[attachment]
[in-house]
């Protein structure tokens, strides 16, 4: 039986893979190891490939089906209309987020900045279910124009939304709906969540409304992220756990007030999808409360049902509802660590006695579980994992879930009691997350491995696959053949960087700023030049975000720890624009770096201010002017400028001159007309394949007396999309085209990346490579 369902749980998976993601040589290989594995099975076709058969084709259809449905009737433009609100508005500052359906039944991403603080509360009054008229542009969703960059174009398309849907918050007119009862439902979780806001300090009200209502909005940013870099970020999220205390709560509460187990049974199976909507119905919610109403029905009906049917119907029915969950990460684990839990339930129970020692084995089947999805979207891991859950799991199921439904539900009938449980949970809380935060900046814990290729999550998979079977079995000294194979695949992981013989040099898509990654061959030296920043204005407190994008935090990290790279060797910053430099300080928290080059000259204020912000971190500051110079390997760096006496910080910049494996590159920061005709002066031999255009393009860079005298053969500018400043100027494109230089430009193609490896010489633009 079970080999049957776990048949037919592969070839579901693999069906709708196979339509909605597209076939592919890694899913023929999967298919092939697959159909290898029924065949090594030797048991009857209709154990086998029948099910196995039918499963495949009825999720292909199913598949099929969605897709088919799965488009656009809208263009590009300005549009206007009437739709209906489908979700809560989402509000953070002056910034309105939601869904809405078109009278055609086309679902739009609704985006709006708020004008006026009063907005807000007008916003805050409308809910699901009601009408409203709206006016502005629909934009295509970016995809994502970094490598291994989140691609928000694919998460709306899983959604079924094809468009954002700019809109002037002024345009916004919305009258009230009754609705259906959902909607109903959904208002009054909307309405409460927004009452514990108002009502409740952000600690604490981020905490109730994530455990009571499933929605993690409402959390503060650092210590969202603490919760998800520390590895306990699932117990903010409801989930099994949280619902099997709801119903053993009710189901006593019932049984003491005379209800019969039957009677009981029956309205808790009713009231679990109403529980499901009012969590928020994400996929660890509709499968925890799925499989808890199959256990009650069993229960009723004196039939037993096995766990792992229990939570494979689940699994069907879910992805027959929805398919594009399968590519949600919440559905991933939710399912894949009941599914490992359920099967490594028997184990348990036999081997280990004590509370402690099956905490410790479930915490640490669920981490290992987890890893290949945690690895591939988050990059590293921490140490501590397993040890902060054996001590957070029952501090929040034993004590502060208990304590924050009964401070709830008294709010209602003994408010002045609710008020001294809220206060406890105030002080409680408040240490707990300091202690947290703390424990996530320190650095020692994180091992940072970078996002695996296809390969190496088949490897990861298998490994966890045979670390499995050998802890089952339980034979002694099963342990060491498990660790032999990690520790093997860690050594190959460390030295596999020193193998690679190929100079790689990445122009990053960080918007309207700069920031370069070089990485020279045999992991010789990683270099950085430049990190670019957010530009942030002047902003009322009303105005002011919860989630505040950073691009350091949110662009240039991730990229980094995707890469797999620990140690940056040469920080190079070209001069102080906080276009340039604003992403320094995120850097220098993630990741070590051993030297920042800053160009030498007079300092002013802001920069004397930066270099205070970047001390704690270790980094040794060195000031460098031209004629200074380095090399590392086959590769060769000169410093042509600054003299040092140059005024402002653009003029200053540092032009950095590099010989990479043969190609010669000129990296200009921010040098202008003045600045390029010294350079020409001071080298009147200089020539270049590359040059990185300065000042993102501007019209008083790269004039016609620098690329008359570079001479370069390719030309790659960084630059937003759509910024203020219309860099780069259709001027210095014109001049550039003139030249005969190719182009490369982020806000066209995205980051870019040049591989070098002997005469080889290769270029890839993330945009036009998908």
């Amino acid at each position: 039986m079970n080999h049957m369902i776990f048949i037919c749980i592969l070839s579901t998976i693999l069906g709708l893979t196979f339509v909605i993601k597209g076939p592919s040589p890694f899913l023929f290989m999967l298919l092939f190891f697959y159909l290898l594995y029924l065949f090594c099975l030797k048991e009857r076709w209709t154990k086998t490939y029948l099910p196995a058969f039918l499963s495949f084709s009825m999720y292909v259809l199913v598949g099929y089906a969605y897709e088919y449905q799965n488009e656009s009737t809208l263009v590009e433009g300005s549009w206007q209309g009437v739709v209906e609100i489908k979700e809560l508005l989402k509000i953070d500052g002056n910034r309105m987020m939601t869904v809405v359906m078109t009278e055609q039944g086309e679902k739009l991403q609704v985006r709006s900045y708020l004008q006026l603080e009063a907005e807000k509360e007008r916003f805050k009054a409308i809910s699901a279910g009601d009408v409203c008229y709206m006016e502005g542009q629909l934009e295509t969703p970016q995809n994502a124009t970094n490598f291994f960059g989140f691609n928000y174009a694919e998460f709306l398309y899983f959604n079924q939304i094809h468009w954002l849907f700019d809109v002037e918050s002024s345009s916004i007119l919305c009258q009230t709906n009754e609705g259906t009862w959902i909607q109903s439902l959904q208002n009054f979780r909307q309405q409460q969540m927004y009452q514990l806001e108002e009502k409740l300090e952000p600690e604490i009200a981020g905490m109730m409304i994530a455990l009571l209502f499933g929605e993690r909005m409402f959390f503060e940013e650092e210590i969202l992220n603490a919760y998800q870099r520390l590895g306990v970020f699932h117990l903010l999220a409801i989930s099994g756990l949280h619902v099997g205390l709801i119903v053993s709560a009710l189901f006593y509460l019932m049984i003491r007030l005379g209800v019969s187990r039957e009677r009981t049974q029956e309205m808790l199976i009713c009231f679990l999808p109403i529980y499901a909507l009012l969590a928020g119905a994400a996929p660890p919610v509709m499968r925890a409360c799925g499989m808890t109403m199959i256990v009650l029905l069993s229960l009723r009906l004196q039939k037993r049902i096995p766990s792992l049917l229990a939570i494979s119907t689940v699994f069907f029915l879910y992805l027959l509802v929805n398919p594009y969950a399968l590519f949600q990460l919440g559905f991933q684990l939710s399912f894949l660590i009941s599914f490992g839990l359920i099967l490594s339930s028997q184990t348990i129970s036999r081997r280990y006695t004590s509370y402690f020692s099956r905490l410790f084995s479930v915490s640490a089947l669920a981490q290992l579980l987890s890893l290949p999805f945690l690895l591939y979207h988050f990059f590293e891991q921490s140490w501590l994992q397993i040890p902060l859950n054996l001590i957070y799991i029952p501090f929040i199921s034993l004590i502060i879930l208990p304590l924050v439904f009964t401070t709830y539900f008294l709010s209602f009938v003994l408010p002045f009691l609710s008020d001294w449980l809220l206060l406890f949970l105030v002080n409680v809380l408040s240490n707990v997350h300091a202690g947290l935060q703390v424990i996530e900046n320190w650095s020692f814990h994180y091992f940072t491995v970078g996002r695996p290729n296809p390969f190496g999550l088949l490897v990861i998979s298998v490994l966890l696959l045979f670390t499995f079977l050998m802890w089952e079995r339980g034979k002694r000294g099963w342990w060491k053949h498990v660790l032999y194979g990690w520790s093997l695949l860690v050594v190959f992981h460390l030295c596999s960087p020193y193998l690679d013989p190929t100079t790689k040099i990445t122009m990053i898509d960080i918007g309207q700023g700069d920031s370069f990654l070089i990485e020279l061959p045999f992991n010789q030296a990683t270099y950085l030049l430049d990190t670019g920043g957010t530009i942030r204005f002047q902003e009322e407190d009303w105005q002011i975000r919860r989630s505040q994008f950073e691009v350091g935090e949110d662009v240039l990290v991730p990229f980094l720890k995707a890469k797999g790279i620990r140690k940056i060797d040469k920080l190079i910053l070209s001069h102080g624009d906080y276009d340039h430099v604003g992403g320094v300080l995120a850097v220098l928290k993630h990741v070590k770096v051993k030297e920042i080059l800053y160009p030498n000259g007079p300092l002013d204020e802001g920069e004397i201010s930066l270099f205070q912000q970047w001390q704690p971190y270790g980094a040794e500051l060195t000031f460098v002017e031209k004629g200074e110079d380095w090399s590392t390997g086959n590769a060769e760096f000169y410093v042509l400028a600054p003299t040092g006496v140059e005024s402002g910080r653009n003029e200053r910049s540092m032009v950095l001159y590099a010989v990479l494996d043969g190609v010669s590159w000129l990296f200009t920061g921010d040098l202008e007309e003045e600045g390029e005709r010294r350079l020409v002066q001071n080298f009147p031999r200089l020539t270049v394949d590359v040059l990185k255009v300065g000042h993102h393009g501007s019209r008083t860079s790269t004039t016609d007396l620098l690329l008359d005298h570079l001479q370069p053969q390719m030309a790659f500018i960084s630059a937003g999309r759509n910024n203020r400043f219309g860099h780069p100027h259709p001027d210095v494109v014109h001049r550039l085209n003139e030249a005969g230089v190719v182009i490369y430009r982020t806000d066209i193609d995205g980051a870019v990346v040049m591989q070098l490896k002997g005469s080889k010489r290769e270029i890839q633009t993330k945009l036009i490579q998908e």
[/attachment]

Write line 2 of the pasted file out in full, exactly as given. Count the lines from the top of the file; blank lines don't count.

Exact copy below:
């Protein structure tokens, strides 16, 4: 039986893979190891490939089906209309987020900045279910124009939304709906969540409304992220756990007030999808409360049902509802660590006695579980994992879930009691997350491995696959053949960087700023030049975000720890624009770096201010002017400028001159007309394949007396999309085209990346490579 369902749980998976993601040589290989594995099975076709058969084709259809449905009737433009609100508005500052359906039944991403603080509360009054008229542009969703960059174009398309849907918050007119009862439902979780806001300090009200209502909005940013870099970020999220205390709560509460187990049974199976909507119905919610109403029905009906049917119907029915969950990460684990839990339930129970020692084995089947999805979207891991859950799991199921439904539900009938449980949970809380935060900046814990290729999550998979079977079995000294194979695949992981013989040099898509990654061959030296920043204005407190994008935090990290790279060797910053430099300080928290080059000259204020912000971190500051110079390997760096006496910080910049494996590159920061005709002066031999255009393009860079005298053969500018400043100027494109230089430009193609490896010489633009 079970080999049957776990048949037919592969070839579901693999069906709708196979339509909605597209076939592919890694899913023929999967298919092939697959159909290898029924065949090594030797048991009857209709154990086998029948099910196995039918499963495949009825999720292909199913598949099929969605897709088919799965488009656009809208263009590009300005549009206007009437739709209906489908979700809560989402509000953070002056910034309105939601869904809405078109009278055609086309679902739009609704985006709006708020004008006026009063907005807000007008916003805050409308809910699901009601009408409203709206006016502005629909934009295509970016995809994502970094490598291994989140691609928000694919998460709306899983959604079924094809468009954002700019809109002037002024345009916004919305009258009230009754609705259906959902909607109903959904208002009054909307309405409460927004009452514990108002009502409740952000600690604490981020905490109730994530455990009571499933929605993690409402959390503060650092210590969202603490919760998800520390590895306990699932117990903010409801989930099994949280619902099997709801119903053993009710189901006593019932049984003491005379209800019969039957009677009981029956309205808790009713009231679990109403529980499901009012969590928020994400996929660890509709499968925890799925499989808890199959256990009650069993229960009723004196039939037993096995766990792992229990939570494979689940699994069907879910992805027959929805398919594009399968590519949600919440559905991933939710399912894949009941599914490992359920099967490594028997184990348990036999081997280990004590509370402690099956905490410790479930915490640490669920981490290992987890890893290949945690690895591939988050990059590293921490140490501590397993040890902060054996001590957070029952501090929040034993004590502060208990304590924050009964401070709830008294709010209602003994408010002045609710008020001294809220206060406890105030002080409680408040240490707990300091202690947290703390424990996530320190650095020692994180091992940072970078996002695996296809390969190496088949490897990861298998490994966890045979670390499995050998802890089952339980034979002694099963342990060491498990660790032999990690520790093997860690050594190959460390030295596999020193193998690679190929100079790689990445122009990053960080918007309207700069920031370069070089990485020279045999992991010789990683270099950085430049990190670019957010530009942030002047902003009322009303105005002011919860989630505040950073691009350091949110662009240039991730990229980094995707890469797999620990140690940056040469920080190079070209001069102080906080276009340039604003992403320094995120850097220098993630990741070590051993030297920042800053160009030498007079300092002013802001920069004397930066270099205070970047001390704690270790980094040794060195000031460098031209004629200074380095090399590392086959590769060769000169410093042509600054003299040092140059005024402002653009003029200053540092032009950095590099010989990479043969190609010669000129990296200009921010040098202008003045600045390029010294350079020409001071080298009147200089020539270049590359040059990185300065000042993102501007019209008083790269004039016609620098690329008359570079001479370069390719030309790659960084630059937003759509910024203020219309860099780069259709001027210095014109001049550039003139030249005969190719182009490369982020806000066209995205980051870019040049591989070098002997005469080889290769270029890839993330945009036009998908």